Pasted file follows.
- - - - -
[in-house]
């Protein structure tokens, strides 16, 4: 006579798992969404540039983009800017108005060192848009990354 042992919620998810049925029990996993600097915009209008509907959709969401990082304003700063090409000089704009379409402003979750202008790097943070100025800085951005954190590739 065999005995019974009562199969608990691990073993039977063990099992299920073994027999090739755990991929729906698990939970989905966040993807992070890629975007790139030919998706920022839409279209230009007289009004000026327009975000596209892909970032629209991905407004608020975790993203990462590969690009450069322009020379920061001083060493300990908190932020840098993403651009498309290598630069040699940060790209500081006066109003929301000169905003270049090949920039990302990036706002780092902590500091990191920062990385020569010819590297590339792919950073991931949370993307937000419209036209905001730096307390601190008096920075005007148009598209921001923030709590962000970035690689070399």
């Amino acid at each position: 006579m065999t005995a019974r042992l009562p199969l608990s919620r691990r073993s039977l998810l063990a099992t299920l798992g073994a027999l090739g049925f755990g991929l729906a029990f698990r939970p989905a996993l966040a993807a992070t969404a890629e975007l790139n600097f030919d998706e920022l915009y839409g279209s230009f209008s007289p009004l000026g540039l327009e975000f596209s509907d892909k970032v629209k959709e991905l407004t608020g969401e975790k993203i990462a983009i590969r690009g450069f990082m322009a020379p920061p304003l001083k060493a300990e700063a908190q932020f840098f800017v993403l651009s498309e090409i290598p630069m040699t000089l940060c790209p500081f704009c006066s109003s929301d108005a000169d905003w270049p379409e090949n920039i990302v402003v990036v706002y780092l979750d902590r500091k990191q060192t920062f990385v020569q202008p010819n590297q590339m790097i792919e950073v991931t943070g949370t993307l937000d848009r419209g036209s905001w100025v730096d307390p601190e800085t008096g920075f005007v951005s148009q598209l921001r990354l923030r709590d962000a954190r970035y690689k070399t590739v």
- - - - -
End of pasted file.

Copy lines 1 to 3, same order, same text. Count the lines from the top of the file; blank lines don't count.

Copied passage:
[in-house]
């Protein structure tokens, strides 16, 4: 006579798992969404540039983009800017108005060192848009990354 042992919620998810049925029990996993600097915009209008509907959709969401990082304003700063090409000089704009379409402003979750202008790097943070100025800085951005954190590739 065999005995019974009562199969608990691990073993039977063990099992299920073994027999090739755990991929729906698990939970989905966040993807992070890629975007790139030919998706920022839409279209230009007289009004000026327009975000596209892909970032629209991905407004608020975790993203990462590969690009450069322009020379920061001083060493300990908190932020840098993403651009498309290598630069040699940060790209500081006066109003929301000169905003270049090949920039990302990036706002780092902590500091990191920062990385020569010819590297590339792919950073991931949370993307937000419209036209905001730096307390601190008096920075005007148009598209921001923030709590962000970035690689070399």
């Amino acid at each position: 006579m065999t005995a019974r042992l009562p199969l608990s919620r691990r073993s039977l998810l063990a099992t299920l798992g073994a027999l090739g049925f755990g991929l729906a029990f698990r939970p989905a996993l966040a993807a992070t969404a890629e975007l790139n600097f030919d998706e920022l915009y839409g279209s230009f209008s007289p009004l000026g540039l327009e975000f596209s509907d892909k970032v629209k959709e991905l407004t608020g969401e975790k993203i990462a983009i590969r690009g450069f990082m322009a020379p920061p304003l001083k060493a300990e700063a908190q932020f840098f800017v993403l651009s498309e090409i290598p630069m040699t000089l940060c790209p500081f704009c006066s109003s929301d108005a000169d905003w270049p379409e090949n920039i990302v402003v990036v706002y780092l979750d902590r500091k990191q060192t920062f990385v020569q202008p010819n590297q590339m790097i792919e950073v991931t943070g949370t993307l937000d848009r419209g036209s905001w100025v730096d307390p601190e800085t008096g920075f005007v951005s148009q598209l921001r990354l923030r709590d962000a954190r970035y690689k070399t590739v």